Notorious Boston mobster James “Whitey” Bulger has asked the U.S. Supreme to appeal his case, NBC News reported. He is currently serving two life sentences for his 2013 conviction on racketeering charges and his connection to 11 murders during the 1970s and '80s.

The premise to his appeal, according to Bulger’s lawyer Hank Brennan, is that Bulger did not get a fair trail due to details of an immunity deal promised to the ex-gangster by a now deceased prosecutor being withheld from jury members. At the time, a three-judge-panel ruled he didn’t have sufficient evidence proving that such agreement existed.

Bulger, 86, filed an appeal for a new trial that was denied just a few months ago in March. Brennan noted in a recent interview with Boston public radio station WBUR that his client’s latest appeal didn’t look all that promising, either. However, Bulger is still fighting for his freedom.

"There's very little hope," Brennan said. "It's like catching lightning in a bottle. But the idea that someone has the right to defend himself in this country no matter who they are, even James Bulger, is of such importance that I don't think I could pass on the idea."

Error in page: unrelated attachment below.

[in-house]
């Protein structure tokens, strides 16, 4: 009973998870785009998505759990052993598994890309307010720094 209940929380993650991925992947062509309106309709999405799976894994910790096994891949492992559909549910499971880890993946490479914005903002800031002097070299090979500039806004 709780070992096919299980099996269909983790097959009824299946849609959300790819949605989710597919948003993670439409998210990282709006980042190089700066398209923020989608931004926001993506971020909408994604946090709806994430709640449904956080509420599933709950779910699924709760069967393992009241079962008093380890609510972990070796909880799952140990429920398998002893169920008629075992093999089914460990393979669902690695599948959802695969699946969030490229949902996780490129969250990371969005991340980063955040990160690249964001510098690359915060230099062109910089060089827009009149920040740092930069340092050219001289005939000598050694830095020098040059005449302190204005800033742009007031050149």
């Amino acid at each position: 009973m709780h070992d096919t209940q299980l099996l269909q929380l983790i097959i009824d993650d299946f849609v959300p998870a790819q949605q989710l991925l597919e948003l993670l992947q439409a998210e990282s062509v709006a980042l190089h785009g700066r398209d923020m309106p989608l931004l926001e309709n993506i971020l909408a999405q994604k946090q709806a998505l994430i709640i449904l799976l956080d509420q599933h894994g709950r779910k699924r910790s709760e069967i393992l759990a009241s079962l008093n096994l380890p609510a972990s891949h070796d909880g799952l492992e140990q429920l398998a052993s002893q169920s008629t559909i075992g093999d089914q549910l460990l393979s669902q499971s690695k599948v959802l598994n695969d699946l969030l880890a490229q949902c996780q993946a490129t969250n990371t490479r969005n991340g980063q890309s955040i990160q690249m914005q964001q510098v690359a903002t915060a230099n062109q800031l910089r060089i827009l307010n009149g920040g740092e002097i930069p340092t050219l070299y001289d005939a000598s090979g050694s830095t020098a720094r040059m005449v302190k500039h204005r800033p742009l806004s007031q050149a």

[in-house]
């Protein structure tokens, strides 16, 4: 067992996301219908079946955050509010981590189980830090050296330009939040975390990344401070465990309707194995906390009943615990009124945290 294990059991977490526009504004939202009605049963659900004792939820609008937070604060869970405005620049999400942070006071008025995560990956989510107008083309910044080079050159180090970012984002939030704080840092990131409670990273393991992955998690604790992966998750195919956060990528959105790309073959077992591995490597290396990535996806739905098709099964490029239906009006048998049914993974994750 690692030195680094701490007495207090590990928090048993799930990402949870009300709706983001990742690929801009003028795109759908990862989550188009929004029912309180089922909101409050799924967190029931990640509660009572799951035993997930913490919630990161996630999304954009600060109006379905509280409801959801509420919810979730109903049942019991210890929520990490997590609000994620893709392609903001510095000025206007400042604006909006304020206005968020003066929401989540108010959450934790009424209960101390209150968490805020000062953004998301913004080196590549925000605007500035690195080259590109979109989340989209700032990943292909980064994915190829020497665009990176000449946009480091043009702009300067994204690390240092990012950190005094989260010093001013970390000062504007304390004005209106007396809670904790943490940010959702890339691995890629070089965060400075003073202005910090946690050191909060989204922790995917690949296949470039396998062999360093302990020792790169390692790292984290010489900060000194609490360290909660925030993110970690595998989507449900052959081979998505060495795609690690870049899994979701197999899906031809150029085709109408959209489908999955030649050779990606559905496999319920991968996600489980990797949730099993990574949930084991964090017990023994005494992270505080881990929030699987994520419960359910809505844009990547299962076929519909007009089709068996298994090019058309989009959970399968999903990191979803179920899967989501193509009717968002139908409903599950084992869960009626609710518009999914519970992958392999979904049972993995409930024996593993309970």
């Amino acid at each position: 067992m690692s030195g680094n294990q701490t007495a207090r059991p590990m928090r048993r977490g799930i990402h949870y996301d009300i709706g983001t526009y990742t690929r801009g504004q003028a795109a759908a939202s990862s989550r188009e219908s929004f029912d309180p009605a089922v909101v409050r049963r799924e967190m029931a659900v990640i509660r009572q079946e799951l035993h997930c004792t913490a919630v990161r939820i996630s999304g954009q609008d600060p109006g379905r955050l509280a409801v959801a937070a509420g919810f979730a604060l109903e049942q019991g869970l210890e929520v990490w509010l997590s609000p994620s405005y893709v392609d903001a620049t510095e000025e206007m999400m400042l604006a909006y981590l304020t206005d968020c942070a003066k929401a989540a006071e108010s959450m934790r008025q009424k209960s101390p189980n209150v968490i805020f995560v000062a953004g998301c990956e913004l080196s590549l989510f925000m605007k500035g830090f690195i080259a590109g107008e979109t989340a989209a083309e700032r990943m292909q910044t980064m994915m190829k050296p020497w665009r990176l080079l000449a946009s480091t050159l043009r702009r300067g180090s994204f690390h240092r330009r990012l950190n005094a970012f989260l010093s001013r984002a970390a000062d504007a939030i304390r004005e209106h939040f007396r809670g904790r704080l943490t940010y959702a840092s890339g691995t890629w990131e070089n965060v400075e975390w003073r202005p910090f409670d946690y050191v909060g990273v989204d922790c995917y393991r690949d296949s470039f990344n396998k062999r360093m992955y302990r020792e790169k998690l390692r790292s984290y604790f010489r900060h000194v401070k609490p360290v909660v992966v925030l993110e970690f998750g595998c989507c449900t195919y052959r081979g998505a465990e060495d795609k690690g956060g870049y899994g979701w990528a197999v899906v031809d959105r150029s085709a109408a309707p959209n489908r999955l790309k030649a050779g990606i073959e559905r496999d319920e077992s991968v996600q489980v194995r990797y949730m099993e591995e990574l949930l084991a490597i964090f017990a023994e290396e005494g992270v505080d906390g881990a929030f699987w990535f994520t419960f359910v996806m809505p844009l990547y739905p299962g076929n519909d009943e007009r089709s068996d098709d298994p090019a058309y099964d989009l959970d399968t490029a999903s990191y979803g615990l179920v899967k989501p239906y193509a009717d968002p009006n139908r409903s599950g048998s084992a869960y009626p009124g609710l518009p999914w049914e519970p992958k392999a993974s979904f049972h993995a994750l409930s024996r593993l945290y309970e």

According to Brennan, Bulger’s denied appeal violated his right to present a defense and restricted him from testify on his own behalf, which Brennan says is an “error” that “affected the fundamental fairness” of the trial, CBS News reported. In the appeal, which was filed Aug. 11, Brennan also claimed federal prosecutors withheld information regarding “promises, rewards and inducements” made to John Martorano, who testified against Bulger during his 2013 trial.

Martorano was a hit man that worked for Bulger while he operated a dangerously violent Boston gang from the 1970s throughout the early 1990s. Bulger fled Boston in 1994 in attempt to prevent being captured by the fed. However, he was finally captured in Santa Monica in 2011.

Bulger’s appeal must be responded to by federal prosecutors by Sept. 12.